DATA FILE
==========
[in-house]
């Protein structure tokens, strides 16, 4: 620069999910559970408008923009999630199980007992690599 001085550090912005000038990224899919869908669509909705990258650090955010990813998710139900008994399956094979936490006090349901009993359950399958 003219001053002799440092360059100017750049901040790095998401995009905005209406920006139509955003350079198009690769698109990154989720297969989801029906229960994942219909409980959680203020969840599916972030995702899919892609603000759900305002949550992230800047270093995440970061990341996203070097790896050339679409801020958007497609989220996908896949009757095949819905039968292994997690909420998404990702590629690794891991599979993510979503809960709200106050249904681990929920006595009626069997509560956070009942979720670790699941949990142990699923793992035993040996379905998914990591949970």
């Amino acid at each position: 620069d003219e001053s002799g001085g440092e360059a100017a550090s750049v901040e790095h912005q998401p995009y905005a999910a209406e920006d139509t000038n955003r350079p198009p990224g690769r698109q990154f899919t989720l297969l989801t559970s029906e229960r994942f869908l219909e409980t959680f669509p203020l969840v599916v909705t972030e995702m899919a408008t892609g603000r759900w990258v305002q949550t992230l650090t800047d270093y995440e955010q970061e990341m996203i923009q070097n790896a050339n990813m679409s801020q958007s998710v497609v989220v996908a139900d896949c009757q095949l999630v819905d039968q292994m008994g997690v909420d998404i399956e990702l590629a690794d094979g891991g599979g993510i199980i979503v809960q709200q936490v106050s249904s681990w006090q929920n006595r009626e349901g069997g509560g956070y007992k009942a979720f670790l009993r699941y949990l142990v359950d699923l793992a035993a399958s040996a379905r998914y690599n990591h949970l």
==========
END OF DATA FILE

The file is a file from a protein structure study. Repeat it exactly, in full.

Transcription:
[in-house]
């Protein structure tokens, strides 16, 4: 620069999910559970408008923009999630199980007992690599 001085550090912005000038990224899919869908669509909705990258650090955010990813998710139900008994399956094979936490006090349901009993359950399958 003219001053002799440092360059100017750049901040790095998401995009905005209406920006139509955003350079198009690769698109990154989720297969989801029906229960994942219909409980959680203020969840599916972030995702899919892609603000759900305002949550992230800047270093995440970061990341996203070097790896050339679409801020958007497609989220996908896949009757095949819905039968292994997690909420998404990702590629690794891991599979993510979503809960709200106050249904681990929920006595009626069997509560956070009942979720670790699941949990142990699923793992035993040996379905998914990591949970």
């Amino acid at each position: 620069d003219e001053s002799g001085g440092e360059a100017a550090s750049v901040e790095h912005q998401p995009y905005a999910a209406e920006d139509t000038n955003r350079p198009p990224g690769r698109q990154f899919t989720l297969l989801t559970s029906e229960r994942f869908l219909e409980t959680f669509p203020l969840v599916v909705t972030e995702m899919a408008t892609g603000r759900w990258v305002q949550t992230l650090t800047d270093y995440e955010q970061e990341m996203i923009q070097n790896a050339n990813m679409s801020q958007s998710v497609v989220v996908a139900d896949c009757q095949l999630v819905d039968q292994m008994g997690v909420d998404i399956e990702l590629a690794d094979g891991g599979g993510i199980i979503v809960q709200q936490v106050s249904s681990w006090q929920n006595r009626e349901g069997g509560g956070y007992k009942a979720f670790l009993r699941y949990l142990v359950d699923l793992a035993a399958s040996a379905r998914y690599n990591h949970l």